The 2016 Dirty Kanza was probably my favorite ever achievement on a bike. The significance of the event was profound for me on many different levels. To land on the podium was almost inconceivable. Racing against such a talented and fast group of riders was hugely intimidating and also an honor. Overcoming the setbacks of flats, dehydration, heat, and headwinds with a never-say-die mindset was deeply satisfying.
Probably more than anything else though riding the Traildonkey to the category win and 5th overall was the thing I’m most grateful for from the event. We are often sold bikes as if they possess special powers that will give us the edge in overcoming our competition, but I don’t think that way about our bikes. Our bikes are simply a stable platform for riders to ride, race, and hopefully succeed on based on a foundation of training, nutrition, and decision making. Traildonkey didn’t speed me up or slow me down at Dirty Kanza, it simply ushered me to the finish line swiftly and dependably, which is all I could ever ask of it. I’m proud of our bike and I’m proud to ride it.
In 2015 one of my deep disappointments from the race was not taking more photos. If Rodeo is about one thing it is about sharing the ride, so for 2016 I swore to myself that I would take the camera out and try to share the experience of the day start to finish. Here are some photos and moments from the weekend of June 6, 2016:
I remember this moment like it was yesterday. The Thursday before leaving for Emporia I uploaded the course maps and scrolled on my Garmin to the start and finish of the race in Emporia, Kansas. On a screen the course looked so small but I knew that it was spectacularly long.
24 hours later we were there, right where the pin on the map was, picking up our race packets. The charge of energy was you stand in line felt like static. I was so nervous. Was anyone else as nervous as me?
Tom Miller and I headed out for a spin immediately after registering. The temps were great, the sky was blue, and the roads were mercifully dry and free of the mud that had plagued us in 2015. That alone was reason to smile!
What would the race be like this year without the mud? The road surface was dry but surprisingly strewn with some nasty little ricks here and there.
Case in point: After the pre-ride Tom’s tire sprung a leak for an unknown reason. We searched for the hole with no success. Discovering things like this right before the race was deeply unsettling.
My gear setup for 2016 was totally new. In 2015 I rode Traildonkey 1.0 which was a modified open mold frame. For 2016 I was racing 2.0. 2.0 is my creation, a new bike from scratch. The pressure I felt to have a respectable race was enormous. I didn’t need to win or even place high to feel good about our bike, but I wanted to show that Rodeo has what it takes to compete. I wanted to prove that our bike was up to the task of Kanza just the same as any of the big brands.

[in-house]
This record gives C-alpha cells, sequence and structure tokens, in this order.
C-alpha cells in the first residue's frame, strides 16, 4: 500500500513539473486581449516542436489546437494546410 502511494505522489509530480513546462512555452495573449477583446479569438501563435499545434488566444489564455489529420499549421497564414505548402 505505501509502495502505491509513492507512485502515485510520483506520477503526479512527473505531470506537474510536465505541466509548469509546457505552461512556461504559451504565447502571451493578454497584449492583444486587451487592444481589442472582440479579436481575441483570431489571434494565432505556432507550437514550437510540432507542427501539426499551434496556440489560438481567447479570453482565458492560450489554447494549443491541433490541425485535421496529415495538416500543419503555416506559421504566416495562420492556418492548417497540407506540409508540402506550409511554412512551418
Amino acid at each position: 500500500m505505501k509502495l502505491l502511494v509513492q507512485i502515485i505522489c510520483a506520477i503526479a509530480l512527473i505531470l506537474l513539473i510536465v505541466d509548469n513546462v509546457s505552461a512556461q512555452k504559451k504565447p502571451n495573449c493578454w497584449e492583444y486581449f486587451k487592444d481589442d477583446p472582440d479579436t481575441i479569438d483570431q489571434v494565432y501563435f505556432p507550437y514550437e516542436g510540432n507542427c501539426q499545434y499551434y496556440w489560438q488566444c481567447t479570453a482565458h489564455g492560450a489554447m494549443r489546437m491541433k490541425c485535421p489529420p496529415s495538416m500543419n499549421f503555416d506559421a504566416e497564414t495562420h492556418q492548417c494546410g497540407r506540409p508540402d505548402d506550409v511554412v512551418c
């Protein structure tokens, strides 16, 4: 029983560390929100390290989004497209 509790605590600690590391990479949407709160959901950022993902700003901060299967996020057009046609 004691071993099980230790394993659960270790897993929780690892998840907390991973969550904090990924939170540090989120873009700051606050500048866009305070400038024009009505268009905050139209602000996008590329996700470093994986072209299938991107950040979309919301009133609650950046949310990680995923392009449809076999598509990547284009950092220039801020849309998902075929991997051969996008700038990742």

I took a risk on tires. Because the course was so dry I chose to forego knobbies completely. I thought that the lower rolling resistance of a medium duty slick tire might add up to a valuable time savings over 200 miles. Was there any way to verify my theory? No, not really. But it was a hunch, maybe even a placebo. Feeling fast is important sometimes. 200 miles is a long time to spend in your own head wondering if your tires are slowing you down. The tires I went with were 38mm Panaracer Pasela PTs. I ran them tubeless on Stan’s rims because I lent my Rodeo wheels to another Traildonkey pilot Rod who needed a set for the race. The setup felt great! Paselas are quite durable because they are a basically a commuter tire, but the smooth tread and durability also lend themselves to gravel type rides as long as you aren’t running into deep mud or sand.
The 3rd bottle cage under the downtube of the frame was super handy. That was something we added very late in development at the behest of people following the project and I’m really glad we did. After running out of water in 2015 I was determined not to make the same mistake again. In my bottles I had 2x concentrated liquid calories and in my Camelbak I carried water with electrolytes. The theory was that liquid nutrition is easier to process than solids. I started the race with solids (Trailnuggets) but after about 80 miles I switched to liquids only for the remainder of the race. Constantly ingesting calories and water is probably the single biggest thing people get wrong in Dirty Kanza. NEVER stop eating and drinking and do not let yourself run out of water!